The growth rate for spending on luxury goods in China in 2011
One aim is to keep Chinese shoppers such as Ann Hu from taking their wallets to Europe. On a trip to Milan in July, the 27-year-old marketing executive from Shanghai picked up a Loewe leather handbag for 8,000 yuan, about half what she would have forked over in China. “The price difference between Europe and the mainland can pay for a round-trip ticket for me to Paris or Milan,” explains Hu, who’s collected luxury bags since she was 23. “If I could do that and holiday for a few days there, why wouldn’t I?”
China imposes duties as high as 25 percent on imported products such as leather handbags, dresses, shoes, and watches, depending on their value, according to data from the World Trade Organization. The country also levies consumption taxes of 20 percent on high-end watches and 30 percent for cosmetics. The effect of taxes and a price markup means luxury branded items end up costing 50 percent more in China than in Europe, says Sanford C. Bernstein (AB) analyst Mario Ortelli. Last year 67 percent of luxury products purchased by mainland Chinese were acquired outside the country, according to Bain.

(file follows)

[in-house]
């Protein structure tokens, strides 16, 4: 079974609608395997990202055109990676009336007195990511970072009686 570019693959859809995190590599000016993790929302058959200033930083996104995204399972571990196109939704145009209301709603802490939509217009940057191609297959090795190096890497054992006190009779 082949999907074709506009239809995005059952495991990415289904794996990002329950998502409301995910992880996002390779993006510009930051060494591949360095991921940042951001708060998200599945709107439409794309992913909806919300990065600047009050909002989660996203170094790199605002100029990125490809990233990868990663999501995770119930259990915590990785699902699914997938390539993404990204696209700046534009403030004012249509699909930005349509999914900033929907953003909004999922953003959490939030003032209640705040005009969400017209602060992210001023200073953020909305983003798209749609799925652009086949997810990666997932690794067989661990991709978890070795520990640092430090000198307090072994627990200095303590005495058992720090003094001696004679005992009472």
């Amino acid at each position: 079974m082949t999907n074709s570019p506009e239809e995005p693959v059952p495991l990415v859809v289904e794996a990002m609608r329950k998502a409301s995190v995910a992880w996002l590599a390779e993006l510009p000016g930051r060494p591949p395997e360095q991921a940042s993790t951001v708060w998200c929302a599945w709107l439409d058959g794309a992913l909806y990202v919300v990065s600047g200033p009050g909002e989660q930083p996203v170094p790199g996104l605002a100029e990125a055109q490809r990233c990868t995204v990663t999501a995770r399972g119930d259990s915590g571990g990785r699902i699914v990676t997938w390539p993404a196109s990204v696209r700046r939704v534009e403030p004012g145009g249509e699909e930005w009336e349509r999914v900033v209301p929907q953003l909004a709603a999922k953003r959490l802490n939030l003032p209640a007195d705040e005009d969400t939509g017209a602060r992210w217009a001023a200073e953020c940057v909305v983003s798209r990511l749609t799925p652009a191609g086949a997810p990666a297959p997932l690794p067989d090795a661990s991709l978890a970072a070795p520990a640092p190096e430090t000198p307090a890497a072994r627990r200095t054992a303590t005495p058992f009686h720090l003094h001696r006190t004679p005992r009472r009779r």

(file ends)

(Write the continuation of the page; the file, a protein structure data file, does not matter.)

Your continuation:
Keeping mainland consumers spending is key for makers of luxury brands because China now accounts for a major portion of their sales. LVMH Moët Hennessy Louis Vuitton (MC:FP) got about 30 percent of its 2013 revenue from Asia, excluding Japan, while Kering’s luxury unit got 31 percent of sales from the region, according to data compiled by Bloomberg. Neither company breaks out China sales. About a quarter of fiscal 2014 sales at Cie Financière Richemont (CFR:VX), owner of tony brands such as Cartier and Piaget, came from China and Hong Kong.
A record number of luxury brands approached website Glamour Sales China this year about running flash sales—online events held over a few days—says Chief Executive Officer Thibault Villet. The Shanghai-based Frenchman quit as Coach’s (COH) president for Greater China in 2009 to start the website, which sells off-season products from Fendi, Tod’s (TOD:IM), Dolce & Gabbana, and other luxe brands to its 4 million Chinese members.